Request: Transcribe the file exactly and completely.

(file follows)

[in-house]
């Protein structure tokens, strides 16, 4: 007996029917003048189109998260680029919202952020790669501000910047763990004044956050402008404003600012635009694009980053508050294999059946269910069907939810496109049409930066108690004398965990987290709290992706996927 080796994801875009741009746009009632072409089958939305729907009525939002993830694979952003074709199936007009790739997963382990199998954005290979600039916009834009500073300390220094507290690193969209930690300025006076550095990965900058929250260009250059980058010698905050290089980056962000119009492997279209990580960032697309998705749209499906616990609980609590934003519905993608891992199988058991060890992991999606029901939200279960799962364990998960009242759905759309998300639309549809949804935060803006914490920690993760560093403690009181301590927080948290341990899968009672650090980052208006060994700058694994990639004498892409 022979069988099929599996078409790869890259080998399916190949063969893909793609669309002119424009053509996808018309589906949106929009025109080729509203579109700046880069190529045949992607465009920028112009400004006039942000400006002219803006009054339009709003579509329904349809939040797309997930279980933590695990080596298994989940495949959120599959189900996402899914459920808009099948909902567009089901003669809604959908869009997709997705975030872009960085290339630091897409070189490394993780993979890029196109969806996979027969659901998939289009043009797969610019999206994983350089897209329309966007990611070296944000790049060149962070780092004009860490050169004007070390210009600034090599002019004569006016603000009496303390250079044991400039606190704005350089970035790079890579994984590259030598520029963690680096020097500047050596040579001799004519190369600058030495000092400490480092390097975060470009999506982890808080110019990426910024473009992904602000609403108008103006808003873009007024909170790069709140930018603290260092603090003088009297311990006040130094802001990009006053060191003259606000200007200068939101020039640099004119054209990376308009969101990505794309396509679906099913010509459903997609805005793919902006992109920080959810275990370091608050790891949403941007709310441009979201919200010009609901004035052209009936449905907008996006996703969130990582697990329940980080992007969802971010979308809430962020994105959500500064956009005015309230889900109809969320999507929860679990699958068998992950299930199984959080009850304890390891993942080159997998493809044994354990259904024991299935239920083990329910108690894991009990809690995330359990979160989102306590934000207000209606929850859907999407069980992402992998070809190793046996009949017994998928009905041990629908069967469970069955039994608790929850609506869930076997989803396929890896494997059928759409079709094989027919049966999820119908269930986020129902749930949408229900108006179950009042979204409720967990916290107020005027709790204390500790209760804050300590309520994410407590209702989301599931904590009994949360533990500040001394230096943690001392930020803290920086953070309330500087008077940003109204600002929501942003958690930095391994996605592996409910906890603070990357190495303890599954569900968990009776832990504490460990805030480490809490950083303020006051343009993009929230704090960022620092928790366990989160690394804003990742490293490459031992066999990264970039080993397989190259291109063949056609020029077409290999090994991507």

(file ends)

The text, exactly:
[in-house]
């Protein structure tokens, strides 16, 4: 007996029917003048189109998260680029919202952020790669501000910047763990004044956050402008404003600012635009694009980053508050294999059946269910069907939810496109049409930066108690004398965990987290709290992706996927 080796994801875009741009746009009632072409089958939305729907009525939002993830694979952003074709199936007009790739997963382990199998954005290979600039916009834009500073300390220094507290690193969209930690300025006076550095990965900058929250260009250059980058010698905050290089980056962000119009492997279209990580960032697309998705749209499906616990609980609590934003519905993608891992199988058991060890992991999606029901939200279960799962364990998960009242759905759309998300639309549809949804935060803006914490920690993760560093403690009181301590927080948290341990899968009672650090980052208006060994700058694994990639004498892409 022979069988099929599996078409790869890259080998399916190949063969893909793609669309002119424009053509996808018309589906949106929009025109080729509203579109700046880069190529045949992607465009920028112009400004006039942000400006002219803006009054339009709003579509329904349809939040797309997930279980933590695990080596298994989940495949959120599959189900996402899914459920808009099948909902567009089901003669809604959908869009997709997705975030872009960085290339630091897409070189490394993780993979890029196109969806996979027969659901998939289009043009797969610019999206994983350089897209329309966007990611070296944000790049060149962070780092004009860490050169004007070390210009600034090599002019004569006016603000009496303390250079044991400039606190704005350089970035790079890579994984590259030598520029963690680096020097500047050596040579001799004519190369600058030495000092400490480092390097975060470009999506982890808080110019990426910024473009992904602000609403108008103006808003873009007024909170790069709140930018603290260092603090003088009297311990006040130094802001990009006053060191003259606000200007200068939101020039640099004119054209990376308009969101990505794309396509679906099913010509459903997609805005793919902006992109920080959810275990370091608050790891949403941007709310441009979201919200010009609901004035052209009936449905907008996006996703969130990582697990329940980080992007969802971010979308809430962020994105959500500064956009005015309230889900109809969320999507929860679990699958068998992950299930199984959080009850304890390891993942080159997998493809044994354990259904024991299935239920083990329910108690894991009990809690995330359990979160989102306590934000207000209606929850859907999407069980992402992998070809190793046996009949017994998928009905041990629908069967469970069955039994608790929850609506869930076997989803396929890896494997059928759409079709094989027919049966999820119908269930986020129902749930949408229900108006179950009042979204409720967990916290107020005027709790204390500790209760804050300590309520994410407590209702989301599931904590009994949360533990500040001394230096943690001392930020803290920086953070309330500087008077940003109204600002929501942003958690930095391994996605592996409910906890603070990357190495303890599954569900968990009776832990504490460990805030480490809490950083303020006051343009993009929230704090960022620092928790366990989160690394804003990742490293490459031992066999990264970039080993397989190259291109063949056609020029077409290999090994991507």